It’s sort of sad to see the great lengths people will go to in order to appear inhuman.  Would it be so terrible if America noticed that you have pores?  Would your career in showbiz crash and burn if your audience saw a bead of sweat develop on your forehead?  Are a couple of freckles standing between you and the road to superstardom?

Don’t get me wrong: I love makeup!  I love the beauty business!  I see a tiny line developing on my face and think “In the name of Zob, what’s next?”  No one wants to look worse.  What I don’t love is this trend that makes everyone look like airbrushed mannequins.  It’s too bad that someone with Tim Gunn’s diplomatic skills isn’t trying to promote a healthy compromise between the people who sell pasty orange foundation and the people who market Dove soap.  There has to be a middle ground.  Beautiful people still need to look like people.

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April 22, 2008 at 3:31 pm

Posted in Random Reviews

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Seriously . . .

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Upside Down Shoe

I have to admit that I don’t really pay attention to what Marc Jacobs is doing.  Ever since the Evil AntiZob first directed his evil gaze toward me, I’ve been afraid of him.  I know people who feel the same way about other things.  Some get anxious when a bird flies too close to their head.  Others may shriek in horror when a spider appears out of nowhere.  I have my own phobias.  For instance, I tense up when I hear the name of the so-called designer, causing a little line between my eyebrows to deepen.  I know that if it keeps happening, I’m going to develop a permanent crease there.  Oh, the horror!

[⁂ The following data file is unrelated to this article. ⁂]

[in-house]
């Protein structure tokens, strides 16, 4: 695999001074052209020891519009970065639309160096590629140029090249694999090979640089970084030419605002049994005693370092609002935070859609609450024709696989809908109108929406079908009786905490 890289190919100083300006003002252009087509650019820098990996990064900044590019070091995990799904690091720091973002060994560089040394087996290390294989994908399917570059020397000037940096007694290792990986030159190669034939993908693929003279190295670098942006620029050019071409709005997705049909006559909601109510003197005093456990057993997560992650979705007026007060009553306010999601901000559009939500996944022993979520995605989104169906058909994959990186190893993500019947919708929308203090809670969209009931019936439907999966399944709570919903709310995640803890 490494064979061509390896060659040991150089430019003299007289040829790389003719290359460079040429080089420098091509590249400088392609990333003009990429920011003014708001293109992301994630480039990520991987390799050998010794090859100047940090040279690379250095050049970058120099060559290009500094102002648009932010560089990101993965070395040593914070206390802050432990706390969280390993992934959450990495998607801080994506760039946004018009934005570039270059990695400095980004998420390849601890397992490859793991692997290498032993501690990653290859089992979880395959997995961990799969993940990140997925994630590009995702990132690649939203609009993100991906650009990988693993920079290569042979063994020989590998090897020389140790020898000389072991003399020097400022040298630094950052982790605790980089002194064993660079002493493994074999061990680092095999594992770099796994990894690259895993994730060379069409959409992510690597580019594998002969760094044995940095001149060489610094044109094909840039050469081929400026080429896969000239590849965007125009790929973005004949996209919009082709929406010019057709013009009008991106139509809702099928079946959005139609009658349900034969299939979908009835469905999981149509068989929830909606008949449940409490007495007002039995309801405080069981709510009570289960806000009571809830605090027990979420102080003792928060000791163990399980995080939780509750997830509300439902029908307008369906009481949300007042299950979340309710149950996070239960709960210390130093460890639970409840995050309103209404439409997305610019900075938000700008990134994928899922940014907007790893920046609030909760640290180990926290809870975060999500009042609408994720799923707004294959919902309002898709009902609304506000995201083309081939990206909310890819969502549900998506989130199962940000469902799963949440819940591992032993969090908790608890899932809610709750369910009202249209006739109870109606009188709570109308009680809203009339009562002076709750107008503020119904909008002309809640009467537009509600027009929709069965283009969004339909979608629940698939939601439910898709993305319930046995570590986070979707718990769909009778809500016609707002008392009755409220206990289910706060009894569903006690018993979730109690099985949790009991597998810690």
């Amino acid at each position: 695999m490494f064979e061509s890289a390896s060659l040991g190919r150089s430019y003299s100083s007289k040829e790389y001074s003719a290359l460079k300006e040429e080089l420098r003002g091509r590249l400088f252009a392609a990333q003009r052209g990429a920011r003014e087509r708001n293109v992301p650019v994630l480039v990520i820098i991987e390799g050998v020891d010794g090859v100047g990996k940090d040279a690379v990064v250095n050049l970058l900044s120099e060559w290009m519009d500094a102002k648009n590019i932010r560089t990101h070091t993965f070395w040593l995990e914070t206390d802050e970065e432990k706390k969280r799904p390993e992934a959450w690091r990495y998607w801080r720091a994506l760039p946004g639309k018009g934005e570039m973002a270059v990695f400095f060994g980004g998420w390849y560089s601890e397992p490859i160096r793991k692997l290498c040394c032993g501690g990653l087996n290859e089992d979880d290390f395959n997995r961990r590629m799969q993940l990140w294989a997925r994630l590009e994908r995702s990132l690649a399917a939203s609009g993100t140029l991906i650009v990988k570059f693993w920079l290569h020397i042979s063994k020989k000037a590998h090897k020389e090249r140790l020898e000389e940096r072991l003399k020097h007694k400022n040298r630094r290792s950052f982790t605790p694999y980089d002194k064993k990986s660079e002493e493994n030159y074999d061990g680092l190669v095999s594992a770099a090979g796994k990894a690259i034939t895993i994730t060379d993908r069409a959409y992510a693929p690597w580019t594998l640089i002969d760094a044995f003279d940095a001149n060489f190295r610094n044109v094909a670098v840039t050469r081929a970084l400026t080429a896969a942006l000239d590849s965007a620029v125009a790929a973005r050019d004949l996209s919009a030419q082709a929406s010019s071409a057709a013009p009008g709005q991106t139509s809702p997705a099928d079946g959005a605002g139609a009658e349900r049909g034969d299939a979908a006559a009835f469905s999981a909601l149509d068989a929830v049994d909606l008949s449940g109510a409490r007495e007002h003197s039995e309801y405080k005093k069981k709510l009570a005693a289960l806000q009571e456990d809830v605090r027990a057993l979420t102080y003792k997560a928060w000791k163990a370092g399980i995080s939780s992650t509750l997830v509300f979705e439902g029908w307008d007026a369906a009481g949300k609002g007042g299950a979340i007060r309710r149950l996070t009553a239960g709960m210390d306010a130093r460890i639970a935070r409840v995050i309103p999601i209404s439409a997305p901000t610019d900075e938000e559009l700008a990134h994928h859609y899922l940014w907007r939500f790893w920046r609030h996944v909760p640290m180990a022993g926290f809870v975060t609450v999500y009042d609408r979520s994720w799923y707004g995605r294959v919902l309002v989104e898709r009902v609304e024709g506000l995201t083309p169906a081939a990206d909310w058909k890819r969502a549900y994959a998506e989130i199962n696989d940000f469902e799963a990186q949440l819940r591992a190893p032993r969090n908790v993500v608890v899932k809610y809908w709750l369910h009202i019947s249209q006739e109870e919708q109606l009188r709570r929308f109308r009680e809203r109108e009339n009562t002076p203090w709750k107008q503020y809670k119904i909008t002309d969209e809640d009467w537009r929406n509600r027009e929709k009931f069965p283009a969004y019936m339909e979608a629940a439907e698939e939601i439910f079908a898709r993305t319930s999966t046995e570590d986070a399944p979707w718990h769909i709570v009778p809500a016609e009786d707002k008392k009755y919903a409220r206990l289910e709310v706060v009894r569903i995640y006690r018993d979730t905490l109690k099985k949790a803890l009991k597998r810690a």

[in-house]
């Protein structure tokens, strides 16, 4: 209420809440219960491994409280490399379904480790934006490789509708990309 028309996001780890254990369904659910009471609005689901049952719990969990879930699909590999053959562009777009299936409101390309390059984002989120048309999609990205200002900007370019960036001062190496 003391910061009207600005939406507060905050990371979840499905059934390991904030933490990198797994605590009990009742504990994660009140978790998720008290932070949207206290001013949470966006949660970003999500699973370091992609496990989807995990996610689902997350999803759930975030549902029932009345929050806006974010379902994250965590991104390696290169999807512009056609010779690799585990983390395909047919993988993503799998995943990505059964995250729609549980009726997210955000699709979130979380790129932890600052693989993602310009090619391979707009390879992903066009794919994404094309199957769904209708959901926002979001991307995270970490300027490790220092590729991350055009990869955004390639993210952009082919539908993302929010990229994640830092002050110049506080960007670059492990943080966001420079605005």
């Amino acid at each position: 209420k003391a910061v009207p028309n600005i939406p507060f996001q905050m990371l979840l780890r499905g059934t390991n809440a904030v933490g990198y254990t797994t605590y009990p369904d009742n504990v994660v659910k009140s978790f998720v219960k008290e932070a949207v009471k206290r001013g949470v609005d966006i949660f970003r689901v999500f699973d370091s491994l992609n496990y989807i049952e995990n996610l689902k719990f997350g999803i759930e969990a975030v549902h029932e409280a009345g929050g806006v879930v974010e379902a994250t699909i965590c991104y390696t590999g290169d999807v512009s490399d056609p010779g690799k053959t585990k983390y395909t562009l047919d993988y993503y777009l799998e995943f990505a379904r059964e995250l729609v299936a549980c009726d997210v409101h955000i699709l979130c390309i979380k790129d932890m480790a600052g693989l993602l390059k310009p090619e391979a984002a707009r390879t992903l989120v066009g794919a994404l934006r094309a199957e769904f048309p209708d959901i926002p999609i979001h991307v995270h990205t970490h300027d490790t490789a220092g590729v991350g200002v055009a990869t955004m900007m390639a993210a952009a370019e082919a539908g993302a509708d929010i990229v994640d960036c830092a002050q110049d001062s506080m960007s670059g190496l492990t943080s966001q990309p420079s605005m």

Anyhow, I was checking out the competition on WordPress, and I came across the most hideous thing I’ve seen in ages.  It seems that the Evil AntiZob has designed this monstrously ugly shoe.  I guess he figured it would be clever to create a shoe with the heel in the wrong place.  However, to me it looks like something that the freaky girl who crawled out of the well in The Ring would wear as she was contorting her way out of the TV set and slithering across the floor towards you.  In other words, this shoe would be the last thing you would see before you died a horrible death.

I can’t think of a more frightening way to go.

Marc Jacobs Site

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April 21, 2008 at 4:39 am

Posted in Trend Warning

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I had high hopes for this movie.  What could have been more exciting than seeing cinematic legend Robert Altman put the world of high fashion under his lens?  And the cast!  Sophia Loren, Marcello Mastroianni, Julia Roberts, Kim Basinger, Lauren Bacall, Tracey Ullman — just to name a few!

Frankly, I’ve never been to a worse movie.

Let me rephrase that.  I’ve never been to a bad movie that I’ve enjoyed less than Prêt-à-Porter.  At least Showgirls had me saying to myself “Just when I thought they couldn’t stoop any lower.”  At least Glitter had that psychic songwriting scene and the marvelously wooden Mariah Carey.  At least From Justin to Kelly had dance moves I could mimic in my living room while the neighbors watched through the window.